The dream of almost every domestic auto manufacturer has been the vision of an American luxury sedan going toe-to-toe with the high-visibility European sports sedans. There have been many models cast in this mode over the last decade or two from Buick, Olds, Pontiac and Cadillac, but ultimately these attempts have been disappointing.
The new rear-wheel-drive Lincoln LS is by far the nearest shot to the bull’s eye and a fine motor car. However, despite press raves and the car’s selection as Motor Trend’s Car of the Year, it still falls a tiny bit short of the lofty goal of equality with Audi, BMW and Mercedes-Benz.
On the other hand, the Lincoln LS significantly undercuts the pricing of the best European and Japanese luxury cars. Our loaded press vehicle had a retail sticker price of just $39,000. Try and match that for an eight-cylinder European sedan! The six-cylinder version just breaks the $30,000 price range. The Lincoln LS is the best value in the luxury field by some margin.
There certainly is a lot to like in the new Lincoln LS. Its highlights are a V-8 engine that delivers gratifying power, a suspension that meets the standards of Europe’s best in terms of ride and handling. Also to be lauded is the car’s outstanding structural integrity that provides a stout and stable platform for the car’s performance potential. And finally, the Lincoln LS delivers the kind of comfort that U.S. luxury car buyers demand.
The V-8 version of the Lincoln LS won’t take a back seat to the foreign set when it comes to power. With 252 horsepower, the LS is quick off the line and can accelerate briskly at any reasonable speed. The eight-cylinder LS will scoot from a stop to 60 miles per hour in about seven seconds , not quite in the super sedan category, but fast enough to satisfy. The engine is also smooth and quiet in operation.
But it’s the suspension that really sings a new tune for an American luxury sports sedan. Our test car had the optional $1,000 Sport Package which includes a tuned suspension and 17-inch alloy wheels shod with wide grippy tires. The resulting car has exceptional handling characteristics and a ride quality that smothered all major and minor road imperfections.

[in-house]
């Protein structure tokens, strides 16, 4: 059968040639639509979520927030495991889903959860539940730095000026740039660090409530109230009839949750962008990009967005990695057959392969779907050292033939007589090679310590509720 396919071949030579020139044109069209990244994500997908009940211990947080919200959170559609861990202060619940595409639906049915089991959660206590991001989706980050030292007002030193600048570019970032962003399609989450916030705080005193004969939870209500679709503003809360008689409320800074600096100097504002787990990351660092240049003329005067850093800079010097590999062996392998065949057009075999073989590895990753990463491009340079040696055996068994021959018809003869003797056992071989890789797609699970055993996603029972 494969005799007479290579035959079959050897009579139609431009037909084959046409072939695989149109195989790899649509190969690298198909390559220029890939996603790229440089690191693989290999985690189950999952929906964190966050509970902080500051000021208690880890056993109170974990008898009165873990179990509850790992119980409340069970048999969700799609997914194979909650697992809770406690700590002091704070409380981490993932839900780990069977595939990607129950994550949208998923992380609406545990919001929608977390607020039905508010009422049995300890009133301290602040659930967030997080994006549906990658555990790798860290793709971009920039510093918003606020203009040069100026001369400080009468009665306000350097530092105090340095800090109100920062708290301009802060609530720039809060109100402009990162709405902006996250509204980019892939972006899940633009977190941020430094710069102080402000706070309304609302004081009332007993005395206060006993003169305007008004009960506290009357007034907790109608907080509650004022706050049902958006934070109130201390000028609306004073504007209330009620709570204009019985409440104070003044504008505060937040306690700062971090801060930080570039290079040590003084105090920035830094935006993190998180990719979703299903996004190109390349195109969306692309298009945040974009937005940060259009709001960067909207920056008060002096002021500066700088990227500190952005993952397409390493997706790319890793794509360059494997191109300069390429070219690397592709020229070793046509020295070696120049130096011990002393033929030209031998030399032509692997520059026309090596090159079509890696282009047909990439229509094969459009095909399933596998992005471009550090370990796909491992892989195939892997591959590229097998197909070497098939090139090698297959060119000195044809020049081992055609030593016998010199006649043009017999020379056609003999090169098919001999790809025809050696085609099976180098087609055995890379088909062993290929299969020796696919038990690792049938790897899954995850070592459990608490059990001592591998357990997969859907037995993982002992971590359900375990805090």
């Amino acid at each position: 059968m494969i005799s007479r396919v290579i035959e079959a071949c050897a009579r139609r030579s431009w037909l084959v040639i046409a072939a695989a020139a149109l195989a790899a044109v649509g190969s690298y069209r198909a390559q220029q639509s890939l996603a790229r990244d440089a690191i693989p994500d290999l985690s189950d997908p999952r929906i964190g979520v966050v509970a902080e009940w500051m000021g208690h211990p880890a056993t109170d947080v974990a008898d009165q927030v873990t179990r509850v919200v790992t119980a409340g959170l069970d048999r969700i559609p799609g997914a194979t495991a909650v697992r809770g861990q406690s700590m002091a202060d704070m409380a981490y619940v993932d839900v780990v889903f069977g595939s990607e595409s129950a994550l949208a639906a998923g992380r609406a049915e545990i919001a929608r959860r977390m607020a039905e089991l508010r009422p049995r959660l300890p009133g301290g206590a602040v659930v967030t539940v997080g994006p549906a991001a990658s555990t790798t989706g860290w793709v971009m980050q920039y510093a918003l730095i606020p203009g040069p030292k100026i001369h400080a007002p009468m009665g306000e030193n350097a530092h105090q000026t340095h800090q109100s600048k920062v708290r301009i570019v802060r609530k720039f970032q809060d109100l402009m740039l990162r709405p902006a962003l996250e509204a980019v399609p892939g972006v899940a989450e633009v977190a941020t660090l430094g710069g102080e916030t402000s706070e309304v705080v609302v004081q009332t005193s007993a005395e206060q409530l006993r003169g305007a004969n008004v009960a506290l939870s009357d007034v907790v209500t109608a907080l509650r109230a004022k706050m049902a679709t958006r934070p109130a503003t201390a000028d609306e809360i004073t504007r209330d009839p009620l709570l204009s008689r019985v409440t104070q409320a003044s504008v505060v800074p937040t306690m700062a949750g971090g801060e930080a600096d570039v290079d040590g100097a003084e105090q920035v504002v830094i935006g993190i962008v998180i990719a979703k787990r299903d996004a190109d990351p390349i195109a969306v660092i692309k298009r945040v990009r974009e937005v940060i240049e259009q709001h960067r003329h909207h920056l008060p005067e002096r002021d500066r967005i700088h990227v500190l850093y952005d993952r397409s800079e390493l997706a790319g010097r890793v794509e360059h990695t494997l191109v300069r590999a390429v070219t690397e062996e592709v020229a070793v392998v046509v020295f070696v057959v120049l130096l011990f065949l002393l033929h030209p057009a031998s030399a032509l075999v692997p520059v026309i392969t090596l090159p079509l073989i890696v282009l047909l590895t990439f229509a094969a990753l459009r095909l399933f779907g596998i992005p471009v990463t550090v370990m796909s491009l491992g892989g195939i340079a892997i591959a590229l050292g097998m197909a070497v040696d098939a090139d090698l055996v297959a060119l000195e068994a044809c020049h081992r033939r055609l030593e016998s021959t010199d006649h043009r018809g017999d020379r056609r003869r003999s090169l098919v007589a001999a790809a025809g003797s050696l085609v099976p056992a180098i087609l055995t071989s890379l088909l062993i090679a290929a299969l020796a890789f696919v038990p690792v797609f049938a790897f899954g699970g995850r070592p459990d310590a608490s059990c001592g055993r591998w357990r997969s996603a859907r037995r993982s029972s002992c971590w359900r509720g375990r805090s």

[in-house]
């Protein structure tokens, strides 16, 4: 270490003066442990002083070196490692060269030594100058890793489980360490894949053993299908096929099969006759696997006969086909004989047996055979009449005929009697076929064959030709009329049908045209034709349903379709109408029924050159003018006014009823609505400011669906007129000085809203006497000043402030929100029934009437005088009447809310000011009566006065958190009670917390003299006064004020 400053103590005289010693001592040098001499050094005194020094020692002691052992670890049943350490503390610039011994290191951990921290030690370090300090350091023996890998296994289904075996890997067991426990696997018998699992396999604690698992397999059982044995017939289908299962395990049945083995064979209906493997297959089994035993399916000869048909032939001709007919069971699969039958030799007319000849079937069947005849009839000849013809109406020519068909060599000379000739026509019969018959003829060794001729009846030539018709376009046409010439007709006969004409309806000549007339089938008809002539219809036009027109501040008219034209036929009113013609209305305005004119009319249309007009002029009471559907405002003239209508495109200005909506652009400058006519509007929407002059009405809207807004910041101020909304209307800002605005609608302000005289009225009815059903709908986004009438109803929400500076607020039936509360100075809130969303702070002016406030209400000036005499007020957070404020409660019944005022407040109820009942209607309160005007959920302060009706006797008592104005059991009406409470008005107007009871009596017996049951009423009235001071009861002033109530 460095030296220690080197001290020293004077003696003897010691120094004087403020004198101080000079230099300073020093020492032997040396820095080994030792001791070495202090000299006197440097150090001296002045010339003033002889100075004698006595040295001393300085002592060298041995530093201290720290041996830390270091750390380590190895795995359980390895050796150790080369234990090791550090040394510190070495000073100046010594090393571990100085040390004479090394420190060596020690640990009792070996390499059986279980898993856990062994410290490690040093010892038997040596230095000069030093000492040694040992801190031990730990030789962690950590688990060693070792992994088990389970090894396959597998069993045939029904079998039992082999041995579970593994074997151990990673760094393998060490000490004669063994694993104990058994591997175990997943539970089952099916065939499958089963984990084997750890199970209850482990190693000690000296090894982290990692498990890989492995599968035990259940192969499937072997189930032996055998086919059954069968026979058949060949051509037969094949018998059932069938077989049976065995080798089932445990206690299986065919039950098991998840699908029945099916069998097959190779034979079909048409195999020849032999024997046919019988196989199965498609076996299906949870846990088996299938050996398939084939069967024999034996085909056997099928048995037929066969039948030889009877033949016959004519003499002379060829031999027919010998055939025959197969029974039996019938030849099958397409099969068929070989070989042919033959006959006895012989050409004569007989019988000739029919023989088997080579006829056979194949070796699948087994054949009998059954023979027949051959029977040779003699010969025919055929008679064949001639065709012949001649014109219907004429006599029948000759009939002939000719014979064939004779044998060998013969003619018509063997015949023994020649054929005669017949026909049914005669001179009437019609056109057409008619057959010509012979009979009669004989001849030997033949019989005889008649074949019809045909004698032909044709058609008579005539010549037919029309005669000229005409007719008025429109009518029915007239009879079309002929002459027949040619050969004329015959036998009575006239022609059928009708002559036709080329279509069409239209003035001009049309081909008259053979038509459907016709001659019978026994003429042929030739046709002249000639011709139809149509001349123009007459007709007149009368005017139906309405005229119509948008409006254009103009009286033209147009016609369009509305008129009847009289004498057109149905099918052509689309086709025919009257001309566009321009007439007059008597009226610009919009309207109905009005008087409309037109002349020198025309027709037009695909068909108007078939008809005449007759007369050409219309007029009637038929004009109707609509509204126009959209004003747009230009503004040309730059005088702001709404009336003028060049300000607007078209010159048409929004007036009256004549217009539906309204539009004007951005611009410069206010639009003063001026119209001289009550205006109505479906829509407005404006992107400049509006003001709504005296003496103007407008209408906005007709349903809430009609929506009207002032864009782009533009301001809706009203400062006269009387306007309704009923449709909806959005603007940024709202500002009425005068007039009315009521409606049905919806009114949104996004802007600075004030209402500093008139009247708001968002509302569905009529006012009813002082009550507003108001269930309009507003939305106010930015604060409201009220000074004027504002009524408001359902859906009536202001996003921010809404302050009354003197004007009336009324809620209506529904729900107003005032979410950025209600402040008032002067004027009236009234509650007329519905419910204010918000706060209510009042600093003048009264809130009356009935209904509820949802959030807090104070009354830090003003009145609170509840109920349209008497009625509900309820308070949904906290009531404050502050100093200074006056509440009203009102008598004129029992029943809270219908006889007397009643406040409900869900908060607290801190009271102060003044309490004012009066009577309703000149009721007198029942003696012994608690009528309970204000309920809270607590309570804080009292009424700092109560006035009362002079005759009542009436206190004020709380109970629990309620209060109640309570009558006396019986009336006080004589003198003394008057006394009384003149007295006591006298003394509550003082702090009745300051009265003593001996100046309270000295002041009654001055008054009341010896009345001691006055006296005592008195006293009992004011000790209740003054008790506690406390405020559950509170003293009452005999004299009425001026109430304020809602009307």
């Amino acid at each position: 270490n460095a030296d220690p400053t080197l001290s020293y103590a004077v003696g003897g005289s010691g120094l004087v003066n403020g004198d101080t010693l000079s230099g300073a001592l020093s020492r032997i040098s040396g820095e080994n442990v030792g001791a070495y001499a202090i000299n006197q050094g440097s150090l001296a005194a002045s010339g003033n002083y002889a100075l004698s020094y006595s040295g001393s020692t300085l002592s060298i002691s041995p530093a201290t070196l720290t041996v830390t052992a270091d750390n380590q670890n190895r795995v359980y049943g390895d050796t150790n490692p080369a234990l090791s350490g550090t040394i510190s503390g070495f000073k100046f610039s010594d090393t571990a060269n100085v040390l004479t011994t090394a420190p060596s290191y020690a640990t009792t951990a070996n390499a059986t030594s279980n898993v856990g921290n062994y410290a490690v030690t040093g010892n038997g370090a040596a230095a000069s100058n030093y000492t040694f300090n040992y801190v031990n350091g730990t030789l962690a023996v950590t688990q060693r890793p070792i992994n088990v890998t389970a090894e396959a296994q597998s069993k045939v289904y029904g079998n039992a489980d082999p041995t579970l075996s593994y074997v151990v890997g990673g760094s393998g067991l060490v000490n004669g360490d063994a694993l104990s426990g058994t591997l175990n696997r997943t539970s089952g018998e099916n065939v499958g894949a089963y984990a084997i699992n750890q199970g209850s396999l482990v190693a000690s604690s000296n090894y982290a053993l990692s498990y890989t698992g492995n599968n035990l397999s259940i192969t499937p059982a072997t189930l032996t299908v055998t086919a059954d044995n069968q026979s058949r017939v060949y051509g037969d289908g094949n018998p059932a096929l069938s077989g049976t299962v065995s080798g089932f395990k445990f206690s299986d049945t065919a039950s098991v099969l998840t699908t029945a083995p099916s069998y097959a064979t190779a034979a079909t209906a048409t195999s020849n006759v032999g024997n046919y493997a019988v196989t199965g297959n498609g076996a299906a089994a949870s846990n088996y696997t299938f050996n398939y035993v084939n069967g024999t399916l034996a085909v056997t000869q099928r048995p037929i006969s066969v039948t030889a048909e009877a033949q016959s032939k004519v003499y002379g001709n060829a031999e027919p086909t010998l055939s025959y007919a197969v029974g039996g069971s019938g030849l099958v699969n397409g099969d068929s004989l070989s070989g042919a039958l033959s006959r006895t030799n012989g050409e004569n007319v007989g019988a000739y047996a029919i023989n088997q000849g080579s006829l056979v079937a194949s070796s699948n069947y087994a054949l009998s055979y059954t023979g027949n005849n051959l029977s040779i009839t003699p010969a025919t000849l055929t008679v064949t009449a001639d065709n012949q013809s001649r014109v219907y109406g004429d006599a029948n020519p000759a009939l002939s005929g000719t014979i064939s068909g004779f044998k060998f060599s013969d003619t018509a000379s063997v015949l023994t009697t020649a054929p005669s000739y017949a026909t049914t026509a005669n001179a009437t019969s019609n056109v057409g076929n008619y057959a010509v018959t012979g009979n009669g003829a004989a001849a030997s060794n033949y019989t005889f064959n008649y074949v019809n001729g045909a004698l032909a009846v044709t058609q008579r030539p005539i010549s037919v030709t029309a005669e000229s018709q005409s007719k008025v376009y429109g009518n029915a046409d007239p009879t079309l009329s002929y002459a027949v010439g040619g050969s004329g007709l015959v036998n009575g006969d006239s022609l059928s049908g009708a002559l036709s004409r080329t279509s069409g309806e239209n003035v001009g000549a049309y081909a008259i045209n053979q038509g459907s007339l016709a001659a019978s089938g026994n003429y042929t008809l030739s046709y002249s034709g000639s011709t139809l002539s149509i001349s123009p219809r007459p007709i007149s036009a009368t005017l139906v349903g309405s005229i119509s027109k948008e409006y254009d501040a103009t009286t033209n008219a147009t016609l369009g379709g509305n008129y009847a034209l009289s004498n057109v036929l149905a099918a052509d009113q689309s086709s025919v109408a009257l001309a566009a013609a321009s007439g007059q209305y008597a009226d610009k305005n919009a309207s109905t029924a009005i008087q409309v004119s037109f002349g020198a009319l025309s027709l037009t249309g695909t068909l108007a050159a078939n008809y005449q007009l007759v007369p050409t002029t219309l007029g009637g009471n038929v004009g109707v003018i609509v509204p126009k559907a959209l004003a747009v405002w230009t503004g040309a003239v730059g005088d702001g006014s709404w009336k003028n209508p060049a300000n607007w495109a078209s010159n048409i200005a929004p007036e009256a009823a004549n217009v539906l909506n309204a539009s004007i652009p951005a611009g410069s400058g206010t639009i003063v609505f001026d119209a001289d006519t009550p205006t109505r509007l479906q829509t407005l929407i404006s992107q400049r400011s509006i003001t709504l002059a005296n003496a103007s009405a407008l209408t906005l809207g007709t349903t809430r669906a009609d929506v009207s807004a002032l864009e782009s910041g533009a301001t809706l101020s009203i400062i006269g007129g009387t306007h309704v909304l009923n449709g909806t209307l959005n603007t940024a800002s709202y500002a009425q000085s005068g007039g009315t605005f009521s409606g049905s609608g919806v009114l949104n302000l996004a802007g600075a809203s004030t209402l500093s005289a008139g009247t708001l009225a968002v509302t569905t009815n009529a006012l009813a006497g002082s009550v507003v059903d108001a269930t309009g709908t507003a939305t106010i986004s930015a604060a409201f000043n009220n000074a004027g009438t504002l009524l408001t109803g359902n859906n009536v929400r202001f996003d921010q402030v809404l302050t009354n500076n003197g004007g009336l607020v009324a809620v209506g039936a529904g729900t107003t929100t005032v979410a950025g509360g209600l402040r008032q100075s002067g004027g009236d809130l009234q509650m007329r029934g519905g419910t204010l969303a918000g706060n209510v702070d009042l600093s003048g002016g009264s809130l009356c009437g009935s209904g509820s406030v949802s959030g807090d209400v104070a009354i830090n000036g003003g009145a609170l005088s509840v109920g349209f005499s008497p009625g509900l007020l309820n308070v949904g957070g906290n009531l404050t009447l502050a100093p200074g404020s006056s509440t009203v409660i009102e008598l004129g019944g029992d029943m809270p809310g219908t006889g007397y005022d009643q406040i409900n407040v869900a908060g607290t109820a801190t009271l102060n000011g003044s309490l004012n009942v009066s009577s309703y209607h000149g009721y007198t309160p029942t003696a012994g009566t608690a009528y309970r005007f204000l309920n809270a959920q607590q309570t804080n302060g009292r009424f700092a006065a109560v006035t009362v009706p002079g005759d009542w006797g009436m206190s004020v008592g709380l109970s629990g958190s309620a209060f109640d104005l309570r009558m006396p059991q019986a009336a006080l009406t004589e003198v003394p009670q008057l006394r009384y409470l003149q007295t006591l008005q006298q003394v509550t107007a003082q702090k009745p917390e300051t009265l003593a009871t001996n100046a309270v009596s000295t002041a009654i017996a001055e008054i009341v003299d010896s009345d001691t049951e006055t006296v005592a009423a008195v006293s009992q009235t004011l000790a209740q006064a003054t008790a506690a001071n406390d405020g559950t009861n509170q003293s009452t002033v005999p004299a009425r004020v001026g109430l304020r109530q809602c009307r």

In fact, the LS is at the forefront of mid-priced luxury sedans in this critical category. Purists would say that rear-wheel drive is a defining element in the new Lincoln’s performance arsenal , and for good reason. Lincoln has not sacrificed an iota of ride comfort to produce a car that provides quick, positive turn-in and excellent steering feedback.
One element, however, seems to rob the Lincoln LS of an outstanding mark in overall performance , its automatic transmission. In comparison to the five-speed transmissions currently resident in the best European sedans, I detected some slack in the transmission , like it wasn’t tightly coupled to the engine.
I also found the transmission somewhat slow to respond in what I would call the transitional phase of high performance driving. Just like in basketball or hockey, in driving there are situations that call for a radical change from one mode to another, such as when you are poking behind slow traffic and then want to call on the car for an instant switch to full-throttle. The automatic transmission in the LS was often slow to respond to a call for action.
While the Lincoln is not an unattractive car, it also falls a bit short in the styling game. The car’s exterior design seems devoid of much character, despite the fact that the grille is a reminder of its Lincoln heritage.
But put the Lincoln LS beside the new Jaguar S-Type, a BMW 5-Series or an Audi A6 and you see that the Lincoln represents a rather generic approach to design. I also feel that the roofline is rather bulky and ungainly. And in so saying, the Lincoln lacks not only dynamic design but also the sense of refinement offered by the best the European sedans.
The Lincoln’s interior has its pluses and minuses. First off, the car is quiet and devoid of any unwanted harshness or squeaks, vibration or detectable structural problems. The interior of the LS feels quite roomy for a midsize automobile. The seats are also very comfortable.
The center console, however, is not quite up to contemporary design standards. Not only is the console devoid of much style, but the graphics used to denote the knobs and switches are generally too small for easy and immediate recognition.